By Kayhan Life
“Oh Nightingale: Parviz Tanavoli” is an exhibition currently on at the West Vancouver Art Museum that spans the six-decade career of the Iranian-Canadian artist. It focuses on his wearable art as well as on small sculptures, prints and paintings of birds, cages, and locks.
“My cages are homes of hopes,” says Tanavoli. “And I put a lot of things in the cages. It’s the opposite of what some people think: I do not consider what I put in cages imprisoned, but preserved, made safe.”
According to the Vancouver Museum, Tanavoli has “returned repeatedly” to the forms in the show. They have allowed him to “explore the themes of freedom, nothingness, poetry and history, while playing with his viewer’s awareness of traditional function and meaning.”
“Just as he subverts the accepted meaning of a cage,” the museum adds, “he explores dualisms that manifest themselves as both significant and trivial, a poet contrasting the everyday with the remarkable.”
Tanavoli is widely acknowledged as the “father of modern Iranian sculpture,” and a leading influence in a generation defined by artistic practices that are both modern and distinctly Iranian. His visual vocabulary is a fusion of Persian imagery and iconographic traditions, and modern artistic movements such as Pop Art.
Tanavoli is a founding member of the Saqqakhaneh School — a school of art that derives inspiration from Iranian folk art and culture, and that uses pre- existing elements from votive Shi’ite art to create new work. His output is perhaps best exemplified by the calligraphic figure of heech, the Persian word for nothingness, a recurring theme in his sculptural repertory.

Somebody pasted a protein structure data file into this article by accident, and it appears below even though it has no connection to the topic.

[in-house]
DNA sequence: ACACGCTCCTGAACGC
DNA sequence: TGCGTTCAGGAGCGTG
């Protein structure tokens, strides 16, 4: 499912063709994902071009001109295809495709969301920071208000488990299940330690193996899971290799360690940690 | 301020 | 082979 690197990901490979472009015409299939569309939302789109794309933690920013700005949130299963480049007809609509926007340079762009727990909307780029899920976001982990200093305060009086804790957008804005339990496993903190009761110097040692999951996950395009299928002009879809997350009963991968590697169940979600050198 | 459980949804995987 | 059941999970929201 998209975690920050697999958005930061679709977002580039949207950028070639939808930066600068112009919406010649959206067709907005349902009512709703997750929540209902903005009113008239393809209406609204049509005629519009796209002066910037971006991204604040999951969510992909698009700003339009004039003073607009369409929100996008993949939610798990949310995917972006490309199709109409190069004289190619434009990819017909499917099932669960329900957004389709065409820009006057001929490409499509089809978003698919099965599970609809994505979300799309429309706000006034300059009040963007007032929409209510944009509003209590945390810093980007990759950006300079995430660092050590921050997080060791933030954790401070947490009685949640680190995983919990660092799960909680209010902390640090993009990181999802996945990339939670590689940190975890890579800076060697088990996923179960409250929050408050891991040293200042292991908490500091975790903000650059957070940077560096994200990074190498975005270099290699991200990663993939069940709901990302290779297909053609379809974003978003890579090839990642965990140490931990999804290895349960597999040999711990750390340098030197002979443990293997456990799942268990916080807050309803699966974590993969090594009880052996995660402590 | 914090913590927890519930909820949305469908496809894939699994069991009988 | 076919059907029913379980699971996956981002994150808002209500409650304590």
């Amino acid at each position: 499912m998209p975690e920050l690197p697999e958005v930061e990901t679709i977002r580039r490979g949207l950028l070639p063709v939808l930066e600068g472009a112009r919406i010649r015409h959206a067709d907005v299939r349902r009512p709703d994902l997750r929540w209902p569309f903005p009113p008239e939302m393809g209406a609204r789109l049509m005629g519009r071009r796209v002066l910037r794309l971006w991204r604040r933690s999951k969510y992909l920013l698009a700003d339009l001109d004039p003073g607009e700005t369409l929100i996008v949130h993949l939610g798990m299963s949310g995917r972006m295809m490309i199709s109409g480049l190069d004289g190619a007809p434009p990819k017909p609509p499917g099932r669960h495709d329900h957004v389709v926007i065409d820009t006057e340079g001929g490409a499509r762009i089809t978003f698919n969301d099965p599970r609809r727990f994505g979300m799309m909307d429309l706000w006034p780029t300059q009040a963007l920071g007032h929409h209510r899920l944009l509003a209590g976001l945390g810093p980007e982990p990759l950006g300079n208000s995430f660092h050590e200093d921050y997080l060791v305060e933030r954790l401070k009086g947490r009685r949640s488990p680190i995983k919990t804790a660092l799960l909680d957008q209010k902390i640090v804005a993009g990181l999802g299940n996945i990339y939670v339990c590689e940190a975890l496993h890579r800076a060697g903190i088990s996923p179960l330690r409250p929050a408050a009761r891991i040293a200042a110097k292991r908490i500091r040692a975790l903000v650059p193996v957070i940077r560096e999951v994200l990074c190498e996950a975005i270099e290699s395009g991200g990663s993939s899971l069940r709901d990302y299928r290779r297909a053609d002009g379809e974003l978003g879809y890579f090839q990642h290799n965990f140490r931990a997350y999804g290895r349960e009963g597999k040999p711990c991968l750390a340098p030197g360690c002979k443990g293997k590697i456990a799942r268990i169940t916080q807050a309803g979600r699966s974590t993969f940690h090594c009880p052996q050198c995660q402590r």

“Heech is not nothing,” the artist explains. “It has a body, a shape, but also a meaning behind it.”
Tanavoli was born in Tehran in 1937 and graduated from the city’s Fine Arts School in 1955. After studying in Carrara, Italy for two years, he returned to Iran, where he gained critical acclaim for his sculpture exhibition at the Farhang Hall, the first of its kind in Iran.
In 1960, he helped establish the curriculum for the newly created College of Decorative Arts, where he taught sculpture. In 1961, the artist travelled to Minnesota, teaching at the Minneapolis College of Art and Design. He returned to Iran in 1964 and went on to head the sculpture department at Tehran University’s Faculty of Fine Arts for 18 years. Tanavoli retired from his teaching duties in 1979.
Since 1989, he has lived and worked in Tehran and Vancouver, Canada. He had his first major retrospective at the Tehran Museum of Contemporary Art in 2003, followed by shows at the Meem Gallery in Dubai in 2009, at Austin Desmond Fine Art in London in 2011, and at the Davis Museum in Boston in 2015.
His latest solo exhibition, “Parviz Tanavoli and the Lions of Iran,” was held in 2017 at the Tehran Museum of Contemporary Art.
Tanavoli is in numerous public and private collections, including those of Tate Modern and the British Museum, London; the Metropolitan Museum of Art and Museum of Modern Art, New York; the Minneapolis Institute of Arts and the Walker Art Center, Minneapolis; and the Museum Moderner Kunst, Vienna.
“Oh Nightingale: Parviz Tanavoli” ends Oct. 5.